The other day,
I drove to the pond we grew up near,
Because I was learning something about goodbye.

I don’t know how to drive
And the distance will always be too much or too little
For a drive,
But that day, I drove.

It was quiet, it always is.
When I say quiet, I don’t mean
Silence, I don’t mean
Peace, I mean the stillness we knew to be palpable
To be so delicate that even whispering it would be
Acknowledging it
And acknowledging it would mean
The silence which was truly that.

It’s a safe space, not because it offers comfort,
But because it doesn’t offer danger.


In the recent past, I’ve learnt that.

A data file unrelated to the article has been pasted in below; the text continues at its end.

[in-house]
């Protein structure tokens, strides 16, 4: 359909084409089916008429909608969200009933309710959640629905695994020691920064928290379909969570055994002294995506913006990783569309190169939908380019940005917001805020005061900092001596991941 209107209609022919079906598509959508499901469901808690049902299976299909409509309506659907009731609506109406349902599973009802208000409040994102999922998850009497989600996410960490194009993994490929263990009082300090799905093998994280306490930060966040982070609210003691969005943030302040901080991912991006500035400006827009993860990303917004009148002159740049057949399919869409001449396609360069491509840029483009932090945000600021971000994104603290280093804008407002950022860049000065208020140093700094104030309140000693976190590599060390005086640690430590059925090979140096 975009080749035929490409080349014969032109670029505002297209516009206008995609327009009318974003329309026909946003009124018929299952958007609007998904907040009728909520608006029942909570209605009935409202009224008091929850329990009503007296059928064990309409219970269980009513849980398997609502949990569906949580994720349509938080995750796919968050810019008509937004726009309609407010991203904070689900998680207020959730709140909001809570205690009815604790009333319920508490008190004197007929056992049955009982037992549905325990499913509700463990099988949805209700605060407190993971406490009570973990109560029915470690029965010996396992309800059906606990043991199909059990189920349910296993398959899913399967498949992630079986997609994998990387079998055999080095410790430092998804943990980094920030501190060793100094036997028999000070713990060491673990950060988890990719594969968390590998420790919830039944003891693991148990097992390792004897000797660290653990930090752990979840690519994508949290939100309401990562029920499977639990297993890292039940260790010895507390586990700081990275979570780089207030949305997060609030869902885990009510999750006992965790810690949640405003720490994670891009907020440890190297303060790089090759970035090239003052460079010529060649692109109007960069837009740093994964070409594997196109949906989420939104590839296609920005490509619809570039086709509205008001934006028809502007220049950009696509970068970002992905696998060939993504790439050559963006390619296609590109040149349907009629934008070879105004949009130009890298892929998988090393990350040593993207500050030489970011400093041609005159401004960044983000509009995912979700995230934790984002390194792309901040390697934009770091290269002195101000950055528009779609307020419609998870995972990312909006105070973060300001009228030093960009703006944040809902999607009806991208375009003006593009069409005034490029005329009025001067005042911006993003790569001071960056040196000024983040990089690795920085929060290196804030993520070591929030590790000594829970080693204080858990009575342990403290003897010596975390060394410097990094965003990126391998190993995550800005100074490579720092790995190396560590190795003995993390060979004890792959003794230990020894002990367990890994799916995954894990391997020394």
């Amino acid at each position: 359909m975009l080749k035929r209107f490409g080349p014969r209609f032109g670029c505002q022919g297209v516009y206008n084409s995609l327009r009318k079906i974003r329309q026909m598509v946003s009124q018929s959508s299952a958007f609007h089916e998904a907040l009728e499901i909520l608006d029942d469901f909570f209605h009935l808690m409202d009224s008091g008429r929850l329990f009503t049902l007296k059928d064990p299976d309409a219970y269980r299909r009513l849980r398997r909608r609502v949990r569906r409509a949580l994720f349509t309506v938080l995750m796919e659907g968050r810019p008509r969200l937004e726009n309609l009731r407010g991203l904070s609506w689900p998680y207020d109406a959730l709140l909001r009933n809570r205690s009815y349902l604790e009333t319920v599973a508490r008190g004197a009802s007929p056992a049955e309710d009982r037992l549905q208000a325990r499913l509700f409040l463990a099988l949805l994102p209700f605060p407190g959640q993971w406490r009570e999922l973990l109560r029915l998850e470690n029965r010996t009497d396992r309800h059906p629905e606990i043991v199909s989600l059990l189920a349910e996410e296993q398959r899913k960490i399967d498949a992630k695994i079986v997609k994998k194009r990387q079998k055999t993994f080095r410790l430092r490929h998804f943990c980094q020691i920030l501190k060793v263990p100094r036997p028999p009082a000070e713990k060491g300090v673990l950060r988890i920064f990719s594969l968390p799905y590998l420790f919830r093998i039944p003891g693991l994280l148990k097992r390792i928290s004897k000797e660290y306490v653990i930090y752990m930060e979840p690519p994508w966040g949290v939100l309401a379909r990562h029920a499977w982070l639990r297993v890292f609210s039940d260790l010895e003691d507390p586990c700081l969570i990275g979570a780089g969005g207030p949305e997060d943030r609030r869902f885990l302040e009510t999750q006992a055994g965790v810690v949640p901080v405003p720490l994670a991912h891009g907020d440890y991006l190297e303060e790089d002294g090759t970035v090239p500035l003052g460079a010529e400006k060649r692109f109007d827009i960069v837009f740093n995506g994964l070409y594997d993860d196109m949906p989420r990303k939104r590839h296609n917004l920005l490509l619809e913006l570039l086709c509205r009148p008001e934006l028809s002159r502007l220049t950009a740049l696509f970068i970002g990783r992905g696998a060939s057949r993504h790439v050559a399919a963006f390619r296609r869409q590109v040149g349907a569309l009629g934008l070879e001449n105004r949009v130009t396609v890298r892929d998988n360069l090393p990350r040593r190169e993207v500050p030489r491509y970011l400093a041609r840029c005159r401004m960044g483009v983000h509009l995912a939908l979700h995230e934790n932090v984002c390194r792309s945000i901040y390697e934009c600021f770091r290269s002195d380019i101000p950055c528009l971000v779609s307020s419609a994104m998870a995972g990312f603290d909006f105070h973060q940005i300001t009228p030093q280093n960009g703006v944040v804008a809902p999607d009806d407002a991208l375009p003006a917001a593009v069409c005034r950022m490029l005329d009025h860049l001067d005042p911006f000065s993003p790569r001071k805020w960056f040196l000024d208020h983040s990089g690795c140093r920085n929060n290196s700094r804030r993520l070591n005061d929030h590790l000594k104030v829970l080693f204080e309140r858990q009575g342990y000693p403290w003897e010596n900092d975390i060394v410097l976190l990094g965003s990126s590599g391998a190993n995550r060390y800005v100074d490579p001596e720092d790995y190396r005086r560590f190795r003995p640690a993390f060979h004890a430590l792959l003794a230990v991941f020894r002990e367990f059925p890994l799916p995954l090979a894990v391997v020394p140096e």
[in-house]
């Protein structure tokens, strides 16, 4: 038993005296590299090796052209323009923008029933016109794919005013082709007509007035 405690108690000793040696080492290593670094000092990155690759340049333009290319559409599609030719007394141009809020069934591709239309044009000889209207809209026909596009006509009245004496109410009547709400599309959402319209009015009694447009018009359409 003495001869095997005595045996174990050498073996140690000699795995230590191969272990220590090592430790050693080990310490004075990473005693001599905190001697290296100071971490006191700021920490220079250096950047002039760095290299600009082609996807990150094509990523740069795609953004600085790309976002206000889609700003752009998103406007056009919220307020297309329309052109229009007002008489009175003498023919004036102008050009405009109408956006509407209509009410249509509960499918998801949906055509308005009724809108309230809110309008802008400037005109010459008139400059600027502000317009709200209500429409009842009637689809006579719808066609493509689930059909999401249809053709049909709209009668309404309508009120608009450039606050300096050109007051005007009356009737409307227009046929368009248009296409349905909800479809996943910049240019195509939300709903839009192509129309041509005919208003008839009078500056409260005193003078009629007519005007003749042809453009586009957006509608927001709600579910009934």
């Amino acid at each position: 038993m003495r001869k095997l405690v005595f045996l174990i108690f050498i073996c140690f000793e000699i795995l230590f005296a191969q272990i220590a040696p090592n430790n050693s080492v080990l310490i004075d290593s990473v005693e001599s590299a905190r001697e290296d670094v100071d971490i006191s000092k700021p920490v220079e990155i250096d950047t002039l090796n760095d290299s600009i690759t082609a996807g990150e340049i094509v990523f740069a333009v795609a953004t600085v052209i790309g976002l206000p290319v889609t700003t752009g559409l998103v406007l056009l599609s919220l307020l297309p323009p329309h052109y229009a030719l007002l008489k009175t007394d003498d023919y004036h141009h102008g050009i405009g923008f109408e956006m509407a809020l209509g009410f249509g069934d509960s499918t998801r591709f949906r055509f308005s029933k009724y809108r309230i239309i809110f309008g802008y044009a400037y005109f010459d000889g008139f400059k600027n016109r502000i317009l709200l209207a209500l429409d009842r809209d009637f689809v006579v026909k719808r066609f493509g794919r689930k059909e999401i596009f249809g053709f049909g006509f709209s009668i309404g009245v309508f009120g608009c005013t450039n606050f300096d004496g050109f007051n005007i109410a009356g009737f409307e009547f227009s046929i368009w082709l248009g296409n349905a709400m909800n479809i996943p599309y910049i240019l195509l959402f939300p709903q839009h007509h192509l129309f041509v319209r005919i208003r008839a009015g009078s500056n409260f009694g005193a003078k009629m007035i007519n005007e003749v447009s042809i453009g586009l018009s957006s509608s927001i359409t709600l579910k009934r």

I’ve learnt that how are you is a question spilling over with potential
And doesn’t necessarily formally inquire after your emotional state
I’ve learnt
We exist in the spaces we create
Between our selves
And we can’t breathe when we talk because
You can accept either the words or the air that existed in a body.

I’d rather take the air because there is something you can’t control
And swerve and veer and stop and slam the door on
And there is no safety valve, no fire escape, no water to swallow pills
No first aid no punctuation no rehearsal
No moments of indecision over conversations and situations you handpicked
And stitched together in a patchwork sweater, of
Bad sentences, bad beginnings, terrible conclusions, a body that
I completely ignored because of the ringing in my ears.

No, I’d rather take your heavy breathing into my mouth
And your heavy breathing when you slam the door
And believe that both of them is love.


The other day,
I drove into the pond we grew up near,
Because I was learning something about goodbye.